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Georgia: Search Continues For An End To Abkhazia Conflict

  • Liz Fuller



Prague, 29 May 1997 (RFE/RL) - Georgian President Eduard Shevardnadze yesterday said that separatists in the breakaway region of Abkhazia would be committing "suicide" if they chose to go to war again.

The warning came a day after Shevardnadze offered a new start to peace negotiations, while ruling out any solution that recognizes Abkhazian independence.

Shevardnadze was forced to flee the region under fire when his troops were routed in 1993 by pro-independence Abkhaz-led fighters after a year of fighting in which an estimated 10,000 people died.

Since the signing of a formal ceasefire agreement in May, 1994, that ended a war in which the Georgian government was forced to cede control of Abkhazia, several rounds of negotiations under the joint auspices of Russia and the UN have failed to make any substantive progress on resolving the central issue of Abkhazia's future political status within Georgia. The Abkhaz are demanding equal status with Georgia within a confederation, while Tbilisi will offer only what it terms "the maximum degree of autonomy".

In November, 1996, then Abkhaz Foreign Minister Konstantin Ozgan proposed postponing a decision on Abkhazia's status for an indefinite period while working to restore economic links.

Last year Russia agreed to Georgia's demand to impose trade sanctions on Abkhazia. Rail and road transport between Abkhazia and the rest of Georgia is disrupted.

Senior officials of the breakaway Abkhaz Republic have twice proposed variants of the so-called Chechen option as a way to expedite a peace settlement between the central government in Tbilisi and the secessionist leadership in Sukhumi.

In late August, 1996, then Russian Security Council secretary Aleksandr Lebed and Chechen chief of staff Aslan Maskhadov signed a landmark agreement paving the way for an end to the Chechen conflict. Its key provision was the postponement for up to five years of a binding decision on Chechnya's future political status vis-a-vis the Russian Federation. This enabled both sides to save face by claiming that neither had made a concession over Chechnya's demand for independence. At the same time, the agreement opened the door to further talks on an interim framework for bilateral relations, both political and economic. These talks culminated in the signing on May 12 in Moscow of a Russian-Chechen peace treaty.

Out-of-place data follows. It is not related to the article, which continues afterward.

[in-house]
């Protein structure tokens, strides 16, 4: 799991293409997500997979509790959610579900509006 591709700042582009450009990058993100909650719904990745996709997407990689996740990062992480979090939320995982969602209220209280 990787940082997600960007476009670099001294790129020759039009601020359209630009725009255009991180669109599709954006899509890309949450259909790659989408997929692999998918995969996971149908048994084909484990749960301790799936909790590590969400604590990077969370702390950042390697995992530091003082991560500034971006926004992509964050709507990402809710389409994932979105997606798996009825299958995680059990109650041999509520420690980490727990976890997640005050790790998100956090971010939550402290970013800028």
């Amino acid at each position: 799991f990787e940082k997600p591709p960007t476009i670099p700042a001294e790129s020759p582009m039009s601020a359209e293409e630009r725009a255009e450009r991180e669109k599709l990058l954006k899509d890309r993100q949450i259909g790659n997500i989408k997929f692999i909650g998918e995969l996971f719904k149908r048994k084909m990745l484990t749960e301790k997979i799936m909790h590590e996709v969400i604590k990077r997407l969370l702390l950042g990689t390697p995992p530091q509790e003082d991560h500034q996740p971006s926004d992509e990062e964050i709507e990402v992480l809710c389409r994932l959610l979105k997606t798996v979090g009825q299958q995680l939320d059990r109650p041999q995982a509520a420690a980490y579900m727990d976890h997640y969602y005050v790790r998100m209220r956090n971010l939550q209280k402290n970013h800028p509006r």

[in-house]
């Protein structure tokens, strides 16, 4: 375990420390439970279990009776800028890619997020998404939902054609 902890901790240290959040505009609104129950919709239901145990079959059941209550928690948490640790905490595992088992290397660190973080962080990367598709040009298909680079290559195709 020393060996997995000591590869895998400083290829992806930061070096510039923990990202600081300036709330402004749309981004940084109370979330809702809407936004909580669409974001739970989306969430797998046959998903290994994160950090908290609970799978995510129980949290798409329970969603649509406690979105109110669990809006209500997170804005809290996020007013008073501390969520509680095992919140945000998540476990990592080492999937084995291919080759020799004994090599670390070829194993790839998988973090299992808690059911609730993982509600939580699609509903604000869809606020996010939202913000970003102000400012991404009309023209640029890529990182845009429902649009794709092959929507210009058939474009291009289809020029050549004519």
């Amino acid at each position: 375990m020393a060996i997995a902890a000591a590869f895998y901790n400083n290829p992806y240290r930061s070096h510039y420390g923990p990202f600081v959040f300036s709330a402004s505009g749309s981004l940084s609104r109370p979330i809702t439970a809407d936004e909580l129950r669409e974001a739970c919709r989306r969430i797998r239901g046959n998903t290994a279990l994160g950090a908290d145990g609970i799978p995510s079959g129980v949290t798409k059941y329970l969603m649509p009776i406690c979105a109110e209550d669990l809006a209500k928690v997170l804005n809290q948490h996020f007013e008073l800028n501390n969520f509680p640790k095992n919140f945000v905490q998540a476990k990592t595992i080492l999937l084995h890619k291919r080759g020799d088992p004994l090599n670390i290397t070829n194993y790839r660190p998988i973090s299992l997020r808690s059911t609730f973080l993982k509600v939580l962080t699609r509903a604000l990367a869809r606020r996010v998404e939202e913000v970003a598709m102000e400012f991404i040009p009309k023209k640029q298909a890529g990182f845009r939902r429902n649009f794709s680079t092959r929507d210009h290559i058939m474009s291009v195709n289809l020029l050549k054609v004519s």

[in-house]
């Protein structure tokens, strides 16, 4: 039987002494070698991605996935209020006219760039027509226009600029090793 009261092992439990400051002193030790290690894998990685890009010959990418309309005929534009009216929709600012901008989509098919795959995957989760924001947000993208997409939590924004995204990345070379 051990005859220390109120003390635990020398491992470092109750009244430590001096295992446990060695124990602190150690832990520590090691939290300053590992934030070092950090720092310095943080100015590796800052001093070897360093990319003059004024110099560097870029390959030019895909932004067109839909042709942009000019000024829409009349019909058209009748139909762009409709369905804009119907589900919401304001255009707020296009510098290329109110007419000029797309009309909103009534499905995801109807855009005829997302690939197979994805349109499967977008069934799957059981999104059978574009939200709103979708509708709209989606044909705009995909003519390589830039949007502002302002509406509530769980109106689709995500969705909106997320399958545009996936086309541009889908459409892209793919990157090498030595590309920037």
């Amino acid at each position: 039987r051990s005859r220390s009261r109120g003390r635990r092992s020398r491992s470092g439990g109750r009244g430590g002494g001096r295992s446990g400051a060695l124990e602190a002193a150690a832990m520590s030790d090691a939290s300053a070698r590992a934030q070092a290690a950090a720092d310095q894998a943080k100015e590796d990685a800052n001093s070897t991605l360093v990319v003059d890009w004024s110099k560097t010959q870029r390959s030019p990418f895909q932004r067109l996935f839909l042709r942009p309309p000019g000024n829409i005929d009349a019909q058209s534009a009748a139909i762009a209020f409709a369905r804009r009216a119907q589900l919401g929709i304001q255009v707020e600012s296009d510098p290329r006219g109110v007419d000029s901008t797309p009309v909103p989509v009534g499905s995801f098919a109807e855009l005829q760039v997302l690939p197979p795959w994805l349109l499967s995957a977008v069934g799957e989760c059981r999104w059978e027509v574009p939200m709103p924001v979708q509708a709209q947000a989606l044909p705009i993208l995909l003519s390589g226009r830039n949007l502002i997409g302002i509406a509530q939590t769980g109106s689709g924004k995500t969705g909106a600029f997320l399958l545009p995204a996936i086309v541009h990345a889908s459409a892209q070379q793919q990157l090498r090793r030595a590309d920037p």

Last week, Abkhaz President Vladislav Ardzinba proposed that Abkhazia and Georgia sign an agreement on the lines of the treaty concluded between Russian President Boris Yeltsin and his Chechen counterpart Maskhadov.

Addressing the Georgian parliament two days ago Shevardnadze said this proposal was "unacceptable." He argued that there is a fundamental difference between the two conflicts in that Chechnya is seeking independence from the Russian Federation, whereas Abkhazia wants to join Russia.

This is not, in fact, the case: Abkhazia perceives Russia as backing Georgia's position, and wants either official recognition by the international community as an independent state, or equal status with Georgia within a confederation.

Shevardnadze instead proposed convening an international conference on Abkhazia under the aegis of the UN, with the participation of the OSCE, the United States, France, Germany and the UK. The latter countries are interested in Georgia's internal stability as, except for Germany, they all have oil firms engaged in exploiting Azerbaijan's Caspian oil, part of which is to be exported across Georgian territory.

In addition, Shevardnadze offered an amnesty for all those who participated in the fighting in Abkhazia in 1992-93. This, if accepted, would help to expedite the repatriation of some 180,000 ethnic Georgians forced to flee Abkhazia during the hostilities, and who are now living in Georgia. The Abkhaz authorities currently insist on screening all applications from Georgians wishing to return to Abkhazia in order to prevent the return of persons suspected of committing war crimes.

The plight of the ethnic Georgian refugees from Abkhazia is one of Shevardnadze's major headaches. Their spokesman and leader Tamaz Nadareishvili has repeatedly argued that the only way to restore Georgia's control over Abkhazia is by launching a military offensive. Nadareishvili claims that he could mobilize a force of 60,000 men to this end.

Georgian parliament deputies representing these refugees are currently staging a sit-down protest in Tbilisi. They have threatened a campaign of civil disobedience to lend weight to their demand that either the mandate of the CIS peacekeepers currently deployed along the border between Abkhazia and the rest of Georgia be broadened to enable them to protect those refugees who return to their homes, or that the peacekeeping force be withdrawn completely when its mandate expires July 31.
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